In my experience, I find that Canadians and the British discuss the weather and apologize in equal amounts. Both parties love to complain/moan about whatever weather we are experiencing at the moment. It’s boring. At least I can disagree in Canada and people will think that I am crazy rather than rude. I cannot help it. I love snow. The constant apologizing is obviously in our DNA as the only appropriate response I can come up with when someone bumps into me, is to say “sorry.” 

 

Driving on the left on tiny roads has not been a concern for years now. When I initially started driving here I found it extremely stressful, as you may remember. Thanks to the UK, I am now a better driver and when I go back and drive in Canada everything feels easy. The roads are huge and the parking spots plentiful and large. You don’t have to navigate cars parked on both sides of a road and communicate with oncoming drivers about who will go first down the centre of the road which will now only fit one car- this is basically all I do as I drive here. I find it novel if I encounter an intersection as it’s nearly exclusively roundabouts. I may have become a bit smug now that I have driven the Swindon Magic Roundabout and lived to tell the tale. 

My children are British. They just are. They have Gloucestershire/Canadian accents, and they know and use all the British lingo. When they go to school in Canada and ask for a *rubber I will expect a call from their teachers. They do draw(R)ings, go to the cinema(R) and drink an ICEE, wear trousers with pants underneath, have bogeys in their noses, eat toma(H)toes, wear wellies, drink tea, eat biscuits (of the cookie variety), play football and rugby, are arranged into houses at school just like Harry Potter, are obsessed with handwriting, love mathS, find Wally (rather than Waldo), read a lot of Roald Dahl and Enid Blyton, wear uniforms to school with little old man dress shoes, eat hot lunches every day at school and call them dinners, love custard more than is sensible, use words like sensible, call dessert pudding, do not know what jello is but enjoy a jelly, tell me that they are poorly, attend discos and fayres and pantos, always order fish and chips or sausage and chips, play in our back garden, pick blackberries, enjoy trifle and eton mess and sticky toffee pudding, put out mince pies for Father Christmas, eat Monster Munch, learn about religion at school, learn about the monarchy at school, and ask me if I am very cross (if they are asking, I most likely am).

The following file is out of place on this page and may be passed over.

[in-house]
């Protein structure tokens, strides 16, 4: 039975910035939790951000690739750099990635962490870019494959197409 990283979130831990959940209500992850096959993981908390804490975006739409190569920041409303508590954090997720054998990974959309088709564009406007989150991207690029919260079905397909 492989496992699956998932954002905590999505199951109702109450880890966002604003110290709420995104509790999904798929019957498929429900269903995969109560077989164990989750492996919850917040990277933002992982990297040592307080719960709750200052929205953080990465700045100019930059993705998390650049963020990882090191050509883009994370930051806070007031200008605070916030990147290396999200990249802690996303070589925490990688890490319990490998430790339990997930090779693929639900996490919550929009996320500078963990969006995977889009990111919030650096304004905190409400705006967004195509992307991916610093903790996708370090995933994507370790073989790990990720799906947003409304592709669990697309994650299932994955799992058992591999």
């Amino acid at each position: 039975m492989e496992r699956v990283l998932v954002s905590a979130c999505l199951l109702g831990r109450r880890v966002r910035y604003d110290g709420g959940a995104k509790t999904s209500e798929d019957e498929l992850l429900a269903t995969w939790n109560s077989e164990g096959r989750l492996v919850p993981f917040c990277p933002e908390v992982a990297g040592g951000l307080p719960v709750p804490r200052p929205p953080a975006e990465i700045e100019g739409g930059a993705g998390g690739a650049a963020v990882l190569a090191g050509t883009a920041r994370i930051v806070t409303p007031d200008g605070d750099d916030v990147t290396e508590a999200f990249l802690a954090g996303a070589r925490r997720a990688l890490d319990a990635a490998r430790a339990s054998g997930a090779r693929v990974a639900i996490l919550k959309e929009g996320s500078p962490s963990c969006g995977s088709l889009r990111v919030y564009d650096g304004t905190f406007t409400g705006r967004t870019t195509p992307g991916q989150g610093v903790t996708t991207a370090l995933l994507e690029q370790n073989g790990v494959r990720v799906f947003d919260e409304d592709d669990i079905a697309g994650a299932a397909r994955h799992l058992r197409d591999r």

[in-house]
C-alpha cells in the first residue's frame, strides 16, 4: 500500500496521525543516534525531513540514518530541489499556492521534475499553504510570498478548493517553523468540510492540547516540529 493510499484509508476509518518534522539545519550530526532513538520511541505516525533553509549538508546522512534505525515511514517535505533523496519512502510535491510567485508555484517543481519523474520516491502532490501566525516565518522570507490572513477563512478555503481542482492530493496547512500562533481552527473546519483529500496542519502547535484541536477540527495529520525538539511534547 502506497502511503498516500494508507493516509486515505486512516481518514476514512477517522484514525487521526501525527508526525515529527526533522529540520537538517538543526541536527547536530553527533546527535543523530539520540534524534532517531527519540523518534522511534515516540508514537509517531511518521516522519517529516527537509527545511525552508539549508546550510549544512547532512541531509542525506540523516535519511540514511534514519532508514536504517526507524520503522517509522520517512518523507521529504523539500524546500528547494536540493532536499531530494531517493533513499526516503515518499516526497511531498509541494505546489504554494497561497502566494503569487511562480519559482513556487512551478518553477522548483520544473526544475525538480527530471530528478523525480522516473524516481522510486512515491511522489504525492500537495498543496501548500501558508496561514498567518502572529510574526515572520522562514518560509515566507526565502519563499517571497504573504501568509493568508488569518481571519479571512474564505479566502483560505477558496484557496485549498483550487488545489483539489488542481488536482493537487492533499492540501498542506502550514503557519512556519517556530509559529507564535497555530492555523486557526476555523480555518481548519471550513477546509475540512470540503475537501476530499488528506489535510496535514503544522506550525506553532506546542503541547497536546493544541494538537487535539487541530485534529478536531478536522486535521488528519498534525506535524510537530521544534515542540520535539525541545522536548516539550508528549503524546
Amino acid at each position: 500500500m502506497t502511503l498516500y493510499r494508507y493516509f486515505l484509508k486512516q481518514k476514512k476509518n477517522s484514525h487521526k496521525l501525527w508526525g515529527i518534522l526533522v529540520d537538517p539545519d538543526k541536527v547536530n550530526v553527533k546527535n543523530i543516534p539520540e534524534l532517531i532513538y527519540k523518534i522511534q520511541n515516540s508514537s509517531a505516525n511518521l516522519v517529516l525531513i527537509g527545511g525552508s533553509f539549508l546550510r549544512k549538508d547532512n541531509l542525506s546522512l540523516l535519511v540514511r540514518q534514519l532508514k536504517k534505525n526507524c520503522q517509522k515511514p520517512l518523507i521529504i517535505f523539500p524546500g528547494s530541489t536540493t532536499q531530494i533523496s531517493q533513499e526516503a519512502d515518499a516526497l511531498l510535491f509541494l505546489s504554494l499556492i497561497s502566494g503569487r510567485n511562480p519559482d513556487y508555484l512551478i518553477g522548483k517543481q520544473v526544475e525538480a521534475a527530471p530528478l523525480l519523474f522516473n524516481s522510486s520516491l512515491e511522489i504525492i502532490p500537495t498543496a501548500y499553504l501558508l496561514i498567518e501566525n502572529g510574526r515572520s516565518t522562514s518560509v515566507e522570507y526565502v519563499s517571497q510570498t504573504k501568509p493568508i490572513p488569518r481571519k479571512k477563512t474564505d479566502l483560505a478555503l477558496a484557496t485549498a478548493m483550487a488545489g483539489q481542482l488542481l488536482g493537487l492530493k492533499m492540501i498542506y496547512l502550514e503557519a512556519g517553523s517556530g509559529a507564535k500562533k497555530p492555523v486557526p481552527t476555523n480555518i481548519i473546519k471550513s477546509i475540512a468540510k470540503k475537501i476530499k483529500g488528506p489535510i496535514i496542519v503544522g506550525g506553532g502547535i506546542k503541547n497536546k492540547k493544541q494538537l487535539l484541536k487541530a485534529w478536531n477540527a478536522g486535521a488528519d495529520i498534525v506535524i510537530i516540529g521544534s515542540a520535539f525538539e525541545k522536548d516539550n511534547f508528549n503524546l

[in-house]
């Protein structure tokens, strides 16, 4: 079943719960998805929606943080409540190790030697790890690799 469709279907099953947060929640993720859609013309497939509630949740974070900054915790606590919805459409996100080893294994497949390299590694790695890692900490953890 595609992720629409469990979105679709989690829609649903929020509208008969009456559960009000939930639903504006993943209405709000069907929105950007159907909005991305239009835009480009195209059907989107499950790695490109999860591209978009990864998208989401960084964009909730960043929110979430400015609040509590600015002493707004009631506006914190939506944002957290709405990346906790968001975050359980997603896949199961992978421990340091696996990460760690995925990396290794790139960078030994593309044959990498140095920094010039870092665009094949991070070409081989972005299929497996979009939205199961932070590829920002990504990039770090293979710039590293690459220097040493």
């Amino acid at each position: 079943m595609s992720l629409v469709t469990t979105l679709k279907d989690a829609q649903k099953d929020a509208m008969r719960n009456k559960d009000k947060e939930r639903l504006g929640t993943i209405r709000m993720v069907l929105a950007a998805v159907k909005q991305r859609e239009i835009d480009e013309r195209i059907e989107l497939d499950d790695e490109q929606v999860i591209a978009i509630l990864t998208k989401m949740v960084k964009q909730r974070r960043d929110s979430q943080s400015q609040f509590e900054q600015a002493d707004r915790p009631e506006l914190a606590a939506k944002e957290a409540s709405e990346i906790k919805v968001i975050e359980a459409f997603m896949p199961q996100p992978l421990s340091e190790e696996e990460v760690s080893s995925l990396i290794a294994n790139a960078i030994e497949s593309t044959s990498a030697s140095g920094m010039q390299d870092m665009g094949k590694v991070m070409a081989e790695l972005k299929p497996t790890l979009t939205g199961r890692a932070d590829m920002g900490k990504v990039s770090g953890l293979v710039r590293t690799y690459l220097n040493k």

Recently, a discussion with friends turned to how fast time is going. It was acknowledged that in awful moments, time seems to slow down. So perhaps this beautiful fleeting nature of time is not a curse, but a gift. We are enjoying ourselves for the most part, and this English adventure continues to bring us joy. Even now as the rain is literally pouring down outside my window and I contemplate all the chores I must squeeze in before I pick up the children from school, I am grateful. Grateful that we can get better at life and at making soup. 

 

*A rubber is an eraser in England. In Canada it is a condom. 

 

 

 

Share on Facebook
Share on Twitter
Please reload

You Might Also Like:

Stubborn & Foolish

November 15, 2019

Soup

October 18, 2019

1/15
Please reload